Yet this is the authentic list.
"The food needed to feed several
thousand men at sea ranges beyond
the glutton's dreams. You get the
answer In tbe ship down below the
water line, where 7,290 loaves ot
bread have been baked in one day,
and where you stumble over every
variety, trom 60,000 pounds or beer
to 132,000 eggs, or a compartment of
brick Ice cream In a 10-degree-above-sero
And if it doesn't suit, you can
bump along Into 49,324 pounds of
poiaiurn, I.IVV jiiiuimn w. .in ii ,,.,.,
bacon, 7,800 pounds of butter, 9.200
pounds or sugar, and 61,500 pounds
or Hour.
"If you can't get a meal out of this
you can still rail back on 4.600
pounds or sausage. 3,400 pounds or
sauerkraut, US, 000 pounds of apples.
- - T inn nt u ... u , ,1
19,800 pounds of oranges, and 4,200
pounds of onions. Am" this leaves
out 1,600 pounds of Jam and M00
pounds of lima and navy beans. "
General Pershing says that the
clean life and high Ideals or the
American soldiers are due to the in
Huence of the American mother. Do
not be surprised ir mother puts on
airs fw a while. Who could blame
her after such a tribute.
Officers of the American regiments printed and bronzed for this oecasloa
In France are not allowed to have J and bore the legend that the reeipl
wine served at their mess tublea un-j euts were the oldest, in point of re
less a Frenchman or a guest is pres-1 sidence. present at the reunlou of
siderlug the advisability ot hiring a this lte.
ent. Some of the officers are con- The service flag had been made
Frenchman to be permanently at- y Mrs. A. 8. Swain, another old pio
tached to the regiment. (Coutinued ou page four)
The annual reunion of the Harney
county pioneers and the celebrattoa
In Burns was all that was expected
and then some. Considering the fact
that the bayng BeaBOn had begm
" M is a busy time there
mny mn visitors to our city tl
records disclosed nine pioneers
been laid to rest In the cemetery
since tbe last gathering. However.
it was a gathering of stalwortti and
loyal citizens, such as pioneers are
, made of that met and discussed old
' times and the future.
The basinets meeting of Um iio-
n,.ers Association was presided over
By Mrs. T?d HayK In the abt-non of
the president and this meeting wan
,a.,i to order In the forenoon ot the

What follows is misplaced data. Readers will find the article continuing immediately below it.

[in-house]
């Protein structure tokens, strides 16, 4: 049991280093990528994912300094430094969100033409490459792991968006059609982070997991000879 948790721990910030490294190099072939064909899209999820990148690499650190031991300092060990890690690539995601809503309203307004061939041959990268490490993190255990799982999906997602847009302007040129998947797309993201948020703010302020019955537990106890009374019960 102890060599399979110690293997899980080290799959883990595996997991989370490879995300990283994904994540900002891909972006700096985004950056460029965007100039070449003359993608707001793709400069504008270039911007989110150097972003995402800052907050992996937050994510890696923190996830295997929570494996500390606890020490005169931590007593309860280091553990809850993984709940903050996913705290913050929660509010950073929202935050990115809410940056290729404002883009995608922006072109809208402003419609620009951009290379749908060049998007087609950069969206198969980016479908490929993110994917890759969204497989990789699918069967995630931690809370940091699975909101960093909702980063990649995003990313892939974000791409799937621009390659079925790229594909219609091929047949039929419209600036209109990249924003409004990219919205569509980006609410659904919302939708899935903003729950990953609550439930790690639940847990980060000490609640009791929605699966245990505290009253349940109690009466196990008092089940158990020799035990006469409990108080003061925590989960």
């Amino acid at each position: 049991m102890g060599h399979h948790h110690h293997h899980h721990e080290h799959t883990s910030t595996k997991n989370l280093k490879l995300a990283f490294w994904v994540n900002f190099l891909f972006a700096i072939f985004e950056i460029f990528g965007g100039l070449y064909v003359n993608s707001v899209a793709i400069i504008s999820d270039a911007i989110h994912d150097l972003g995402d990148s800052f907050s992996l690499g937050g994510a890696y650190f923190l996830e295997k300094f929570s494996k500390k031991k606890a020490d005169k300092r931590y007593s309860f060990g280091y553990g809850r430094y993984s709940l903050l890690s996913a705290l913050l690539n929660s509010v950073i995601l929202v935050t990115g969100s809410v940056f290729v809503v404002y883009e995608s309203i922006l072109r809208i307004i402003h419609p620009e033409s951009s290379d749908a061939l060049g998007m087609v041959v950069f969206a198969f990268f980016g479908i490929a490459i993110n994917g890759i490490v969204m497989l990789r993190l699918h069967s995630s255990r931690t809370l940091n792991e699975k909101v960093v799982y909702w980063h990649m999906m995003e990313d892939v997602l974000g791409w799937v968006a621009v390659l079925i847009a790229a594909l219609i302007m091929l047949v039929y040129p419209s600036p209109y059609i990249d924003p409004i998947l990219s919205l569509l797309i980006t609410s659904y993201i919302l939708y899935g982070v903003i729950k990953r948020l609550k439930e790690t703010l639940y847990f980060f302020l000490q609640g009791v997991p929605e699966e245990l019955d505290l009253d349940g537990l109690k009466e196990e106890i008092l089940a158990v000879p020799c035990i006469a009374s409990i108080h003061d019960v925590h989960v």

rird at the Commercial Club rooms,
The minutes of the previous meeting
were read aud approved, the necefw
ary committees appointed for resolu
tions, etc., and then followed tbe
election of officers. Kobt. Driukwa
ter was chosen president without op
position; A. W. Howser was maln
vice president in the same manner an
was Ella Lu key gee retary und U, M.
Brewa treasurer.
The matter of the next meeting
place was ne't in order and it wus
unanimously tarried that the next
annual meeting should he held in
Burns on July 3.1919.
A picnic dinner was provided for
1 o'clock and was served In the
Club rooms by ladies secured by the
Commercial Club to serve It, assialexl
by Honor Guard Girls. This dinner
was not conllned to pioneers alone
but shared with all visitors.
Following the dinner a program
was given out In front of the Uufldint;
where a platform had been erected:
Mrs. A. S. Swain offered an Invo
cation. Although Mrs. Dodge was gone
some of her pupils or the Sagebrush
orchestra got together, secured au
accompanist and gave some music
for the occasion.
C. F. McKinney was the bearer of
the flag and this was presented and
duly saluted.
The entire audience joined In sing
ing the "Star Spangled Banner."
Kobt. Drlnkwater and Sheriff
Goodman played the violin and with
an old timer at the piano, gave some
pioneer music like we had In the old
days before the finished musician
came. This music proved so alluring
that A. W. Howser, over 80 ream
old, got up and gave a jig.
James K. Weston welcomed the
pioneers us president of the C.imiuer-
(.jai club ami (J. A. Sweek re-ponded.
j This was followed by more music
1 by the pioneers.
Grandma Hayes, tTie Mother Queen,
hud previously been secorted to the
platform by Mrs. D N. Catterson ami
A. W. Howser ami there she m
greeted by Mrs. C. A. Sweek.
Geo. S. Slzeuiore presented special
badges to the oldest lady and gentle
man pioneers present. They being
Mrs. Joseph Robertson and Doug.
Baker. These badges were specially